States, cities revive mileage taxes as transportation revenue dwindles
Several states are considering mileage taxes as more efficient vehicles, and increased public transportation ridership add to downward pressure on state revenues. Some municipalities are also looking at taxes including San Francisco which recently launched a study to determine the feasibility of such a tax.
Last month, the state of Florida started looking for a replacement line of revenue to make up for what it is losing on the gas tax as its Transportation Trust Fund continues to dwindle. The trust fund pays for highway infrastructure improvements and other transportation needs throughout the state by taking a small fee per gallon of gas purchased. However, more fuel efficient cars and increased transportation options have made a significant dent in the revenue the state derives from its gas tax.
Massachusetts is also looking at a similar option after budget data from the Massachusetts Bay Transportation Authority shows that the Authority will loses $161 million this year and $100 million next year, even though ridership is at an all time high. In response to the gap, state officials are considering a variety of measures including a 43% fare increase and a $0.01 tax on vehicle miles traveled. Service cuts are also being proposed.
The story is much the same in San Francisco where officials have approved a feasibility study for a mileage tax. However, city officials say the move is less about revenue and more about environmental sustainability. Unlike the state plans, which would have drivers report mileage to the tag office during a renewal, city officials would require drivers to install digital odometers that report mileage and pay between $0.01-0.10 per mile.
While mileage taxes themselves aren’t new as an idea, they do raise some interesting questions in the age of fuel efficiency and technological snooping. In a piece on the Boston plan Andrew Meggison of Gas2 notes that while the mileage tax may help continue to pay for services like public transportation, the service cuts in the short term will increase cars on the road adding to congestion and pollution. Moreover, the proposed tax appears to pay only to keep the trains running, not to also pay for much needed repairs and upgrades to the system which is the oldest in the country.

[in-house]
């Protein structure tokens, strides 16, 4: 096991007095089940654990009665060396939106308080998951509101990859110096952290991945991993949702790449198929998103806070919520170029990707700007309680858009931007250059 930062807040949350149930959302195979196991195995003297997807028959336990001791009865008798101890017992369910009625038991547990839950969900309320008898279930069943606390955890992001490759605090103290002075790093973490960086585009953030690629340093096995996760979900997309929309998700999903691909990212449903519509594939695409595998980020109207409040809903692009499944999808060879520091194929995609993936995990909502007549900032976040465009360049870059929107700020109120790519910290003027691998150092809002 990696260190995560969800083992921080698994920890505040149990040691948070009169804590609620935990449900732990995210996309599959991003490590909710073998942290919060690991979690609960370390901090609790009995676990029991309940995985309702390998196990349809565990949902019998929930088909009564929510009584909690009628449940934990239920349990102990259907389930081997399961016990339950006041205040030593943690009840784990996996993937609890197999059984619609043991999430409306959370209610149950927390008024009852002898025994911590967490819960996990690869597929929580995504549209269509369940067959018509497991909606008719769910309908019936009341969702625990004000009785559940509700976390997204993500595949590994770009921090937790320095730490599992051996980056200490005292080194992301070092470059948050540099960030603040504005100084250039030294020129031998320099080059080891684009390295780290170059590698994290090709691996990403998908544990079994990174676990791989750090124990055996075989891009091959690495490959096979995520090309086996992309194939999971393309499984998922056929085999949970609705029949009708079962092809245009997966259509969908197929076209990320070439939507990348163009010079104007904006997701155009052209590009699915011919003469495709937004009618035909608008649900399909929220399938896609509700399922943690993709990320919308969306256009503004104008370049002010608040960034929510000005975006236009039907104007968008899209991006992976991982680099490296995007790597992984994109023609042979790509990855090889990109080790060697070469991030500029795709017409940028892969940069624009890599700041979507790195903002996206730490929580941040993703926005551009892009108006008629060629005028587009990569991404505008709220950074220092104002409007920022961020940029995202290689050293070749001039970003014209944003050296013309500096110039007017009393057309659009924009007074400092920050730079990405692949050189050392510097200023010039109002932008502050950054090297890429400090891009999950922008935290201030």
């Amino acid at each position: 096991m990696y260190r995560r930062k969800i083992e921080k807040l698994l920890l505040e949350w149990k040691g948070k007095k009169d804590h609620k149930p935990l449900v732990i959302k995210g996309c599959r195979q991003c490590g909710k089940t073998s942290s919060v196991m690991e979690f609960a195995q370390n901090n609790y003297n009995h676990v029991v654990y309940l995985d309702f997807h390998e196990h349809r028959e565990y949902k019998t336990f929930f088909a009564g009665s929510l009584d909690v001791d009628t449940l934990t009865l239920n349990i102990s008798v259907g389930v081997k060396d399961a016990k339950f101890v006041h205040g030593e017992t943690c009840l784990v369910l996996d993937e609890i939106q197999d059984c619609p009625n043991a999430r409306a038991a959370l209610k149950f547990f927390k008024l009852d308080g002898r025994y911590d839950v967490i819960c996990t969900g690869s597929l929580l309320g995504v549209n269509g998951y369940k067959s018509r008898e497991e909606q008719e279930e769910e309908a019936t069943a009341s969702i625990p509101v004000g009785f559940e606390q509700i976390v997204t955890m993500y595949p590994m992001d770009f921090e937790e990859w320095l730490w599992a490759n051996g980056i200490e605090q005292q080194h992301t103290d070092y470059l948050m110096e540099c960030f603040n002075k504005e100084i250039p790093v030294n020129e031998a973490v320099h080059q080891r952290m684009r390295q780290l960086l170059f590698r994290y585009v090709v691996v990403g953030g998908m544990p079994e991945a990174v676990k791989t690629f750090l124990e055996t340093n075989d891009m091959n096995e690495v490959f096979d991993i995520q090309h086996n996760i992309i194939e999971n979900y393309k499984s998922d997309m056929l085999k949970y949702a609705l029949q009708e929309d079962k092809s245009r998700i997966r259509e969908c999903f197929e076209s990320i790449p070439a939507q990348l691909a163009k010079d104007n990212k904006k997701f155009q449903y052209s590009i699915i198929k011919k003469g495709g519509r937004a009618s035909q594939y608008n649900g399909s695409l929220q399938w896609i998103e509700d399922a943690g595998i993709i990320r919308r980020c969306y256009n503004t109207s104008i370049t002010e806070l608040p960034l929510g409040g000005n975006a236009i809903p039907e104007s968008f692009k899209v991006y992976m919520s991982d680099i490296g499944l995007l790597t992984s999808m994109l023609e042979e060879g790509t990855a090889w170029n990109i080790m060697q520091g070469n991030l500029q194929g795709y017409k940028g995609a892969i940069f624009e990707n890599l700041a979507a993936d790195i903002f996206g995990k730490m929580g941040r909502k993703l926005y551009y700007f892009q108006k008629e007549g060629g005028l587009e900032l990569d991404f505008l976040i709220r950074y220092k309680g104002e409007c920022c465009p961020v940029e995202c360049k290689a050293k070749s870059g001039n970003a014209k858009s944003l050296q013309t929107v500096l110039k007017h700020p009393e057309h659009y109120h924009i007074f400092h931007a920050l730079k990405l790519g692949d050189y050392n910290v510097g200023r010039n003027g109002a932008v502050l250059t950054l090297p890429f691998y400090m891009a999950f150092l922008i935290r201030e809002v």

There is also a federal gas tax motorists have to contend with so state increases will come alongside that. If Bay Area officials got their way for example, drivers in San Francisco could be looking at federal, state and local levies amounting to $0.30 in gas and mileage.
The other question raised by the San Francisco proposal is one of privacy. Reporting a blind mileage number when renewing vehicle tags offers little to no data about the activities of citizens. However, being required to install an odometer that reports mileage to city officials raises questions about the reach of government observation. Arguably the same data is already being reported to cell phone providers, however, those contracts are opt-in. In an Associated Press account, local officials claim they have no interest in where local residents are going, just how far they are going so that taxable mileage is being fully reported.
Most of these tax plans are likely to take between 5-10 years to implement. Putting them that far into the future may also present officials with a holistically different transportation picture than they see now. It’s hard to imagine the viability of such user fees in light of recent gas spikes or some economic projections which raise the possibility of $4 per gallon gas within that same time horizon. Although, they may also become even more important given the dire transportation and infrastructure picture already in place. Stay tuned.